CALL TO SWAP HAMILTON AND BOTTAS ‘EXTREMELY DIFFICULT' - WOLFF
Mercedes Formula 1 chief Toto Wolff says the decision to swap Lewis Hamilton and Valtteri Bottas during Sunday's Hungarian Grand Prix was "extremely difficult" to take, but praised both drivers for their sportsmanship.
Bottas allowed Hamilton to pass midway through the race at the Hungaroring in order to challenge the Ferrari drivers ahead and try to claim victory for Mercedes.
Hamilton agreed that if he did not pass the Ferrari drivers he would give Bottas third place back, honouring the deal on the line despite facing pressure from the closing Max Verstappen.
"Lewis' pace seemed to be quicker," Wolff explained. "We weren't quite sure if Valtteri was managing the gap to the Ferrari because the moment you close, you just destroy your tyres and it's very difficult. So he stayed away. Lewis said ‘I can go much quicker, give me a shot and I'll let him by'.
"Then we had a long discussion internally about how we would make the move, because Verstappen was coming much closer, and we didn't want to lose the podium and P4 under any circumstances.
"So we advised him about the gap and discussed where the right place would be and decided it would be last lap into the last corner, because that would limit the overtaking opportunities for Verstappen. So he backed up and there wasn't any discussion.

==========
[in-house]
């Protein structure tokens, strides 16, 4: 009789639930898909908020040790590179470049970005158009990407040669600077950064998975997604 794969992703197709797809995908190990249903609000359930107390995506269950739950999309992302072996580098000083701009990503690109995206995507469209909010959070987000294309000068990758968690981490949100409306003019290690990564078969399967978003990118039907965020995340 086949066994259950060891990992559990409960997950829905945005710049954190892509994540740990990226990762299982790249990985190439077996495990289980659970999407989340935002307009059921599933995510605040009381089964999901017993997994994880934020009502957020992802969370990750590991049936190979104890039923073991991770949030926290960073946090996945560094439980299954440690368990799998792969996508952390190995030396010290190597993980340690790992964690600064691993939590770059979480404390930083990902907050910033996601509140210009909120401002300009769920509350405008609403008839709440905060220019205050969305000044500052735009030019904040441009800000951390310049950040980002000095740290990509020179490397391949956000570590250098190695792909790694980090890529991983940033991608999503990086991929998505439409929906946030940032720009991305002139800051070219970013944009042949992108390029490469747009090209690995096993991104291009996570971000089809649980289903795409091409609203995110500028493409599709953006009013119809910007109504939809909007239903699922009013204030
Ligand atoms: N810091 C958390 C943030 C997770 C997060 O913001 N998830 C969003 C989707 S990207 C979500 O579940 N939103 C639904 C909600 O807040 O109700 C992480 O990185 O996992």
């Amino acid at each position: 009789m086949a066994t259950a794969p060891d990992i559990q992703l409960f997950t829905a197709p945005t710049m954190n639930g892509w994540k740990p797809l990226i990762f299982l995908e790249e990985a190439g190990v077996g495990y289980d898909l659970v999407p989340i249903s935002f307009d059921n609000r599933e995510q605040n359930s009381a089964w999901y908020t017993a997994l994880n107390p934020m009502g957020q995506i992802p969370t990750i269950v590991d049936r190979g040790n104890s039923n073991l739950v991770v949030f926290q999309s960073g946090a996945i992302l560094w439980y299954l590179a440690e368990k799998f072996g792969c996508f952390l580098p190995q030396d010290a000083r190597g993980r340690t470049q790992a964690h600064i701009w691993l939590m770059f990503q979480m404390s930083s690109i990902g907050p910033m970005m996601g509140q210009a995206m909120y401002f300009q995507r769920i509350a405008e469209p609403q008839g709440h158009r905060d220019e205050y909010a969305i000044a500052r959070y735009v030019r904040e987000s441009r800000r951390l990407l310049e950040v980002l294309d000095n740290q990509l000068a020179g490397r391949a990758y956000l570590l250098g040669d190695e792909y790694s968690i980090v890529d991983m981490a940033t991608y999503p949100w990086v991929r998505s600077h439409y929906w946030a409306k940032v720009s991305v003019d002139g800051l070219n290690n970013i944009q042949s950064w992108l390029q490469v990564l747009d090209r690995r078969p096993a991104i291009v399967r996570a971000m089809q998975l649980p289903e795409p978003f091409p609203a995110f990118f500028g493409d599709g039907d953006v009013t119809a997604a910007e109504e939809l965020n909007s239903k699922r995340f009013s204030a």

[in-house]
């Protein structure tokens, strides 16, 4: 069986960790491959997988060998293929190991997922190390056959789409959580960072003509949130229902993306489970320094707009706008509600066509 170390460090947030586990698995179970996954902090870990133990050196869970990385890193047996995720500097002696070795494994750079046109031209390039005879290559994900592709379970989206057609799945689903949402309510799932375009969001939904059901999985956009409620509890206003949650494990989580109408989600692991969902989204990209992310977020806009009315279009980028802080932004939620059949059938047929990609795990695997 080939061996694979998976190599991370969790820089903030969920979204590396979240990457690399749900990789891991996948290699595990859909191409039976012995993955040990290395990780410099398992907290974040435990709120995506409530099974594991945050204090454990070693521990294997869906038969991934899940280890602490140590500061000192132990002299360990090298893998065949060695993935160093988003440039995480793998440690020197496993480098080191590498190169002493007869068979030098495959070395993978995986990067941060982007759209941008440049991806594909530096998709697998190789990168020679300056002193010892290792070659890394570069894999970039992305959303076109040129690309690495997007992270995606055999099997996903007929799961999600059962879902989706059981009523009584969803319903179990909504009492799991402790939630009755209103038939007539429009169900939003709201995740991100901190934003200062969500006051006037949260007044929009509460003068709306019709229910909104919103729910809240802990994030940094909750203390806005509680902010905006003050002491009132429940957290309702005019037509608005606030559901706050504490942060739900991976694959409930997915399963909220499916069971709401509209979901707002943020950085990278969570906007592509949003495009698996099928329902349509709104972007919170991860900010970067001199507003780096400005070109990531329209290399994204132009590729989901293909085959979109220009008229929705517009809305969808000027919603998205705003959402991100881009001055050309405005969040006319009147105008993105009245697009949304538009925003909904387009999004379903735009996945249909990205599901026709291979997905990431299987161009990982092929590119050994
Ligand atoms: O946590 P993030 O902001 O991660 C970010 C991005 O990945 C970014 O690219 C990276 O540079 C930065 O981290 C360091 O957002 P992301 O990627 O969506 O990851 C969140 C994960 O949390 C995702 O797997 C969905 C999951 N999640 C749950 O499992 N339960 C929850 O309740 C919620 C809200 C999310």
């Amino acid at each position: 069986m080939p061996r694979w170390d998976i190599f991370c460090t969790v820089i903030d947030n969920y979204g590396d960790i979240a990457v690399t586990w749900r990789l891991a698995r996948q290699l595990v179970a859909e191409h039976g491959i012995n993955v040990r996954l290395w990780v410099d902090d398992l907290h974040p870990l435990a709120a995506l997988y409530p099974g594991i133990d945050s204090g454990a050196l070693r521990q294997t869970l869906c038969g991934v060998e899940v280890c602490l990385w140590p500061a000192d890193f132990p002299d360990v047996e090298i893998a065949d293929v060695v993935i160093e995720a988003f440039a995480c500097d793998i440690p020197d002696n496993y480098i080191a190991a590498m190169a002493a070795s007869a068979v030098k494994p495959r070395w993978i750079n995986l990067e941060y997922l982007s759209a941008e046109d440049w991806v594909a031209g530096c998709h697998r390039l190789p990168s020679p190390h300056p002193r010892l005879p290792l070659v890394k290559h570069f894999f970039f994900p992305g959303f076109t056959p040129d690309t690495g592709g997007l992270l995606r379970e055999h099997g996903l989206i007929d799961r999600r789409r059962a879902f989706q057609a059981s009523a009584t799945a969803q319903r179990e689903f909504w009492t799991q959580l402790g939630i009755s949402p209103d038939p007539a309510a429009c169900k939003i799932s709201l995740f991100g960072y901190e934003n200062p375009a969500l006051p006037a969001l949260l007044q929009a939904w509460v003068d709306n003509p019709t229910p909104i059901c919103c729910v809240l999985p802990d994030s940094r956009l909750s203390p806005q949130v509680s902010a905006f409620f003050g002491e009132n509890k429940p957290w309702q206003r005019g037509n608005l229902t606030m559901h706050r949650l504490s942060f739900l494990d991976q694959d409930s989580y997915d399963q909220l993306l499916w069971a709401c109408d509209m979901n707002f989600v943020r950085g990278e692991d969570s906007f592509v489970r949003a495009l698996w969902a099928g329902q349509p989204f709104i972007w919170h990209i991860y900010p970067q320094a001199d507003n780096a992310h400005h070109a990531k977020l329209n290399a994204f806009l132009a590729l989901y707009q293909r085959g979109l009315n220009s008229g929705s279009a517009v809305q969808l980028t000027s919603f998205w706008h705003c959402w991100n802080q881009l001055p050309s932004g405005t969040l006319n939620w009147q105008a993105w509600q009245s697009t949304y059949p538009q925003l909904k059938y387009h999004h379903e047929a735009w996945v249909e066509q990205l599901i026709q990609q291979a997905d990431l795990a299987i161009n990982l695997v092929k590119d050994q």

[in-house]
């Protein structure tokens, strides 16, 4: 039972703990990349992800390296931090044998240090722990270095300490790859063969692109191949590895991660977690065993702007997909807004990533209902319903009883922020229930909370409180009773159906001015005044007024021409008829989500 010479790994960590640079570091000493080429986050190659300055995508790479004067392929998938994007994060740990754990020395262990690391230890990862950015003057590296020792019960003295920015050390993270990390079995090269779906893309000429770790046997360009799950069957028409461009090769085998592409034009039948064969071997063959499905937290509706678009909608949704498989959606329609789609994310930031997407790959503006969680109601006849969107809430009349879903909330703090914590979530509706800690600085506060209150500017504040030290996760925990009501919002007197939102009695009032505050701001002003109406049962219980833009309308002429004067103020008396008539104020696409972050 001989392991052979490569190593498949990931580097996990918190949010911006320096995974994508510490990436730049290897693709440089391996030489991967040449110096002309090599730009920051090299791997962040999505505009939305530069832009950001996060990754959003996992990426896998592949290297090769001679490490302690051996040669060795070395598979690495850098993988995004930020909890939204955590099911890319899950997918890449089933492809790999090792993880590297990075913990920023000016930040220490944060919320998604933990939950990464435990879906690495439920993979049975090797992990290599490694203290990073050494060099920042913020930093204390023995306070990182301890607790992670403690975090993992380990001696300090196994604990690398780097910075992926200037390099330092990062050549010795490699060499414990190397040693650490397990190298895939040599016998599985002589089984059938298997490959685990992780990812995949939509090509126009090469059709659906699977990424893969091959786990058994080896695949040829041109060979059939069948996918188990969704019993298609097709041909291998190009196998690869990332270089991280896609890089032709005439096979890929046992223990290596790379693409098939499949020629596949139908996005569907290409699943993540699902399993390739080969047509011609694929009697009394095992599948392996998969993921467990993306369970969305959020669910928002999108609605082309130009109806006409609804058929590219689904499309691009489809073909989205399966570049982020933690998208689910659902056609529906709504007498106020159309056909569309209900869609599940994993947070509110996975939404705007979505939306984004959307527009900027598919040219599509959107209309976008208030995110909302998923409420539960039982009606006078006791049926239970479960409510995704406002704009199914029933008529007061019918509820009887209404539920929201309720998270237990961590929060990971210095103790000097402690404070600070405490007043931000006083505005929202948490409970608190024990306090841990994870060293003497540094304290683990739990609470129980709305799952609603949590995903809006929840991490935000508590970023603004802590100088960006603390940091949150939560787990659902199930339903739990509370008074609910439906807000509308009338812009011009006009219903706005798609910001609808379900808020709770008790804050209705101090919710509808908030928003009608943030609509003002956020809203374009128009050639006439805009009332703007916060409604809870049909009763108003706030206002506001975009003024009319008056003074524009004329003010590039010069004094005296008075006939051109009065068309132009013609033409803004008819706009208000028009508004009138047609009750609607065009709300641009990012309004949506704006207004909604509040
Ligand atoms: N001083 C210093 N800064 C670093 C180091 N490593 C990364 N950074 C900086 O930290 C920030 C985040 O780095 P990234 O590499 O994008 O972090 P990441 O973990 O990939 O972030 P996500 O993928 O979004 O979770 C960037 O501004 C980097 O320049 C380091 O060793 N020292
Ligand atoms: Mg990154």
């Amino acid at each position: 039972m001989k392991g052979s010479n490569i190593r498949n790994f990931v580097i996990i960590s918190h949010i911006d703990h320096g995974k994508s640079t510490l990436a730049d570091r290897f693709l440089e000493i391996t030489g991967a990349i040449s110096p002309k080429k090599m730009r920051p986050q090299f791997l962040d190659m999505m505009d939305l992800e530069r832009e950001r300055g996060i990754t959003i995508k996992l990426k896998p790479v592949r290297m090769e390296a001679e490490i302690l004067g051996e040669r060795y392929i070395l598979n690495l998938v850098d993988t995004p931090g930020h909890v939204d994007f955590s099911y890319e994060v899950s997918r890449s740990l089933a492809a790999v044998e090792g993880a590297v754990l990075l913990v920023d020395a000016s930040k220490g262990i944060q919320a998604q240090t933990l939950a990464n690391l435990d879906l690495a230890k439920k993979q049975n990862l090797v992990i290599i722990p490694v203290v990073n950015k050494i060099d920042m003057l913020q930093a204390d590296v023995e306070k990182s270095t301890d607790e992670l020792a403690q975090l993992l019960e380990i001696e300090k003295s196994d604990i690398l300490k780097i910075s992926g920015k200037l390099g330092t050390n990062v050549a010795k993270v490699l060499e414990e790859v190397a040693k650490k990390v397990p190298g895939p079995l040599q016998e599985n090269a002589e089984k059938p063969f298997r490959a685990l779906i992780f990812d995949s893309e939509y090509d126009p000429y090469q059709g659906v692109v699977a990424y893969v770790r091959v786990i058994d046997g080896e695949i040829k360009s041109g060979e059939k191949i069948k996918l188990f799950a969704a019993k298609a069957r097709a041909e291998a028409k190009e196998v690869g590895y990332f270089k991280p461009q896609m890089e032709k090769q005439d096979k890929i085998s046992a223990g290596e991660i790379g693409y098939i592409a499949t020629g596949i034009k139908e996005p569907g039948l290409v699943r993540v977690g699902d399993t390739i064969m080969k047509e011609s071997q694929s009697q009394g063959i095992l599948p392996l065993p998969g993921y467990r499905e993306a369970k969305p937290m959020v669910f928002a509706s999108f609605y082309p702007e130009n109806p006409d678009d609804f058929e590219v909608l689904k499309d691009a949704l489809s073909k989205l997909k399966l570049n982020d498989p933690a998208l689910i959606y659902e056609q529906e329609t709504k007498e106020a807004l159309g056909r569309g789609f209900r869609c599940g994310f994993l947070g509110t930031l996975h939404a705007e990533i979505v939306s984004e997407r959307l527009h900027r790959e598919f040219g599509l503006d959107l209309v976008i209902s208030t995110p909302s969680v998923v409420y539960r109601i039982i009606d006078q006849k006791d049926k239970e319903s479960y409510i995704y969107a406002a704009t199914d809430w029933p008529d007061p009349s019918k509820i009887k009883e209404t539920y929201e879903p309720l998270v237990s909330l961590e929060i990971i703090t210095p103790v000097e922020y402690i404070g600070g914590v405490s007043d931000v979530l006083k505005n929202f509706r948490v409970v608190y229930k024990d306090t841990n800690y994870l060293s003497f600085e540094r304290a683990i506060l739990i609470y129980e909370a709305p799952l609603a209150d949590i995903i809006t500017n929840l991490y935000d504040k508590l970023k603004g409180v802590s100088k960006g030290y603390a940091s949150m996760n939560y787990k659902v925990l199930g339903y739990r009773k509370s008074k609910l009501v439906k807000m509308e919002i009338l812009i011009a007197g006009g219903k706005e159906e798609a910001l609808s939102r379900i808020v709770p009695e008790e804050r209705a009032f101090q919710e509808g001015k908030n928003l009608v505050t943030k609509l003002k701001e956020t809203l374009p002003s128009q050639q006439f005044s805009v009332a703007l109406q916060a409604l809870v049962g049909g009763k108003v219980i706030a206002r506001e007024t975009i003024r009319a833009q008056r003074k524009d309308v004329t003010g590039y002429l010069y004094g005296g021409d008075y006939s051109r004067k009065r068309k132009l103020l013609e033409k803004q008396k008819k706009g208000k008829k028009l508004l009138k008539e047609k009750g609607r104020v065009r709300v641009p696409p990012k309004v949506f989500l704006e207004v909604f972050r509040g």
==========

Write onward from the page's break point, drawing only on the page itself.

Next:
"It was very sportsmanlike behaviour, similar to what Valtteri did before, and certainly a very difficult call for the team, extremely difficult for the team, and difficult for him."
The position change caused Hamilton to lose another three points in the drivers' championship race against Sebastian Vettel, who moved into a 14-point lead with victory in Hungary.
While the decision to change position at the flag may have worked against Hamilton's title bid, Wolff defended the approach, believing it to be more successful in the long-term.
"These values made us win six championships, and is going to make us win more championships in the years to come. It cost us three points and it can potentially cost us the championship," Wolff said.
"We are perfectly conscious of all of that. This is how the drivers and the team operates. We stick to what we say, and if the consequences are as much as losing the championship, we take it.
"But long term, we will be winning much more races and much more championship with that approach than doing it the other way around."
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